Post–wedding activities
Traditional post-wedding activities: the way out for water, introduction to the household, the hearth, etc. – naturally, urban dwellers do not do, because there is no need for them. But the first visit of the newlyweds together with close relatives to the parents of the bride the next day after the wedding, as well as the invitation of the newlyweds to the groom’s relatives in the following days and weeks, remain. Each time, the bride is given small gifts. On her first visit to her parents, she receives from her mother, as a rule, an expensive gift: a TV set, a microwave oven for the kitchen, a carpet, a service, etc. Visits to relatives can take many months because they are invited when they are ready to accept.
Conclusion
Urban culture of Daghestan developed in specific geographic areas of highlands, foothills, coastal plain, steppe, located on one of the busiest intersections of the Eurasian economic and cultural space. In spite of long-term external cultural and linguistic influences, introduction and development of the Russian- European model of urban architecture and urban culture, Daghestan continues to preserve its ethnocultural particularities and identities [16; 17].
As for the question posed by the title of the article, we leave it for further discussion but note that Daghestan in some cultural and domestic aspects is quite Europeanized, but in general it is quite traditional.

Majsarat K. Musaeva

Institute of History, Archeology and Ethnography Daghestan Scientific Centre of Russian Academy of Sciences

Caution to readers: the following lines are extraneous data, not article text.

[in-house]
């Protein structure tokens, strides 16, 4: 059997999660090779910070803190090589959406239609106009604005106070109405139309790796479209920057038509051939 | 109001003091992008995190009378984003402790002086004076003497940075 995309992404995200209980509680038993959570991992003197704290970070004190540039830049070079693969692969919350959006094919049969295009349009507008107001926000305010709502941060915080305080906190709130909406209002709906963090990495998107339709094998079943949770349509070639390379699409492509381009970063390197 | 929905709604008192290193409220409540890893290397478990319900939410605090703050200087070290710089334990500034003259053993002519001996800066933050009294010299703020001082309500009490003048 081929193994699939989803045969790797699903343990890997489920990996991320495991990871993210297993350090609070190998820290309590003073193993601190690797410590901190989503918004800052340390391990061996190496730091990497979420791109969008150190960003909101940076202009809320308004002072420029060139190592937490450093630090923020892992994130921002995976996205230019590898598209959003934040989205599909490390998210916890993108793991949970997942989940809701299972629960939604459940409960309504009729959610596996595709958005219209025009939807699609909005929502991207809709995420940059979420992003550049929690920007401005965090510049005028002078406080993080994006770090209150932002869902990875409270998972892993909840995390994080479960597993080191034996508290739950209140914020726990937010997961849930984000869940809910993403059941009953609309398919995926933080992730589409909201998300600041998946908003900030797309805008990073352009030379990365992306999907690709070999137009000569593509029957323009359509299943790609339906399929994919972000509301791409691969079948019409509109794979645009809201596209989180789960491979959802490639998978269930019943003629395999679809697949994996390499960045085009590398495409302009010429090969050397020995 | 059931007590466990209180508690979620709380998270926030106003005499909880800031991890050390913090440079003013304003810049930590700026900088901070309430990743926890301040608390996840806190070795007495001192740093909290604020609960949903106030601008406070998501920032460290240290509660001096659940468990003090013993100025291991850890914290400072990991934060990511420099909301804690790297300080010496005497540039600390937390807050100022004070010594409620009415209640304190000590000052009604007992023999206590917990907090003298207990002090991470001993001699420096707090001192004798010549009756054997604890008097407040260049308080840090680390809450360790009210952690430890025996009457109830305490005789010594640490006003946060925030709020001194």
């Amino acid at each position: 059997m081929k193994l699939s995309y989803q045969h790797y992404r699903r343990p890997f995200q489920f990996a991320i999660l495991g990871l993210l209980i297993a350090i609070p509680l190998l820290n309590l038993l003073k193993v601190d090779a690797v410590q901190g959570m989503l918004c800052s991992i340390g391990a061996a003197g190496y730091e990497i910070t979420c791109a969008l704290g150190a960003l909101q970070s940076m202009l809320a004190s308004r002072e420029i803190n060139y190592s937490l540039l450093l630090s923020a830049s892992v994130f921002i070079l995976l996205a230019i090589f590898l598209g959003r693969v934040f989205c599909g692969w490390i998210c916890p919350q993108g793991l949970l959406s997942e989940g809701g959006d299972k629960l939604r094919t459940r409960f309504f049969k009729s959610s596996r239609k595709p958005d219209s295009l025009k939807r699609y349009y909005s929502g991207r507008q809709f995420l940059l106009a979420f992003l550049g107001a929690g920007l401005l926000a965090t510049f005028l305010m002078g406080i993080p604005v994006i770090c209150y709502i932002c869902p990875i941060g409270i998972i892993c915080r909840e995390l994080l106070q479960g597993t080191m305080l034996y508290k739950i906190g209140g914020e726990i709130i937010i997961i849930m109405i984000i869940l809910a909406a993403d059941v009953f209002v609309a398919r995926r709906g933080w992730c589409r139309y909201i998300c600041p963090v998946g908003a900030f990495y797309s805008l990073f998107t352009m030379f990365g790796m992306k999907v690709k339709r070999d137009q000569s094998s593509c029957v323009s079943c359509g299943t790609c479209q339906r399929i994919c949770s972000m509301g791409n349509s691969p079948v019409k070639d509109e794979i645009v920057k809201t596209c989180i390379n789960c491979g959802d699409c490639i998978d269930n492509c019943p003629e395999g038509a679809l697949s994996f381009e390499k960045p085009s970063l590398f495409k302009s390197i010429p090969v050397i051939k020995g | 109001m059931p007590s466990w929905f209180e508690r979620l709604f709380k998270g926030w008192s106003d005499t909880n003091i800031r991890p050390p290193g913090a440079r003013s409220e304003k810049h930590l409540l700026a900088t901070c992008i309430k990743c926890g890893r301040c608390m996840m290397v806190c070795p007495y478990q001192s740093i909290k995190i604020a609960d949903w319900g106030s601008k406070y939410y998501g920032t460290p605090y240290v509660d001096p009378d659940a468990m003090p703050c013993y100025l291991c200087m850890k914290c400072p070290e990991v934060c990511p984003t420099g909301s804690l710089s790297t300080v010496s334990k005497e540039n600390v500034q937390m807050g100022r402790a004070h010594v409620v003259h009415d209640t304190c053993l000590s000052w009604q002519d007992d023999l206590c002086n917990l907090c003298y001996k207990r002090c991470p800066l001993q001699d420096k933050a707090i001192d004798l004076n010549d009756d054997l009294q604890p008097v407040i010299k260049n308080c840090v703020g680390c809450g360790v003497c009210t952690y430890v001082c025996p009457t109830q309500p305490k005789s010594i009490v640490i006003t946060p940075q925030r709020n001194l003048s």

Author for correspondence.
Email: majsarat@yandex.ru
ORCID iD: 0000-0002-7024-6984
http://ethnographica.kunstkamera.ru/%D0%9C%D1%83%D1%81%D0%B0%D0%B5%D0%B2%D0%B0_%D0%9C%D0%B0%D0%B9%D1%81%D0%B0%D1%80%D0%B0%D1%82_%D0%9A%D0%B0%D0%BC%D0%B8%D0%BB%D0%BE%D0%B2%D0%BD%D0%B0

Russian Federation, Makhachkala, Russia

Bio Statement: PhD (History), Leading Researcher of the Department of Ethnography

Research focus: numerically small peoples of Dagestan; foreign diaspora; family and family life, material and spiritual culture, ethnography of childhood peoples of Dagestan and the North Caucasus.

Saida M. Garunova

G. Tsadasa Institute of Language, Literature and Art Daghestan Scientific Centre of RAS

Email: saida-mag@yandex.ru

Russian Federation, Makhachkala, Russia

junior researcher

Robert Chenciner

St. Antony's College University of Oxford

Email: chenciner@clara.net

United Kingdom, United Kingdom

Honorary researcher, Prof.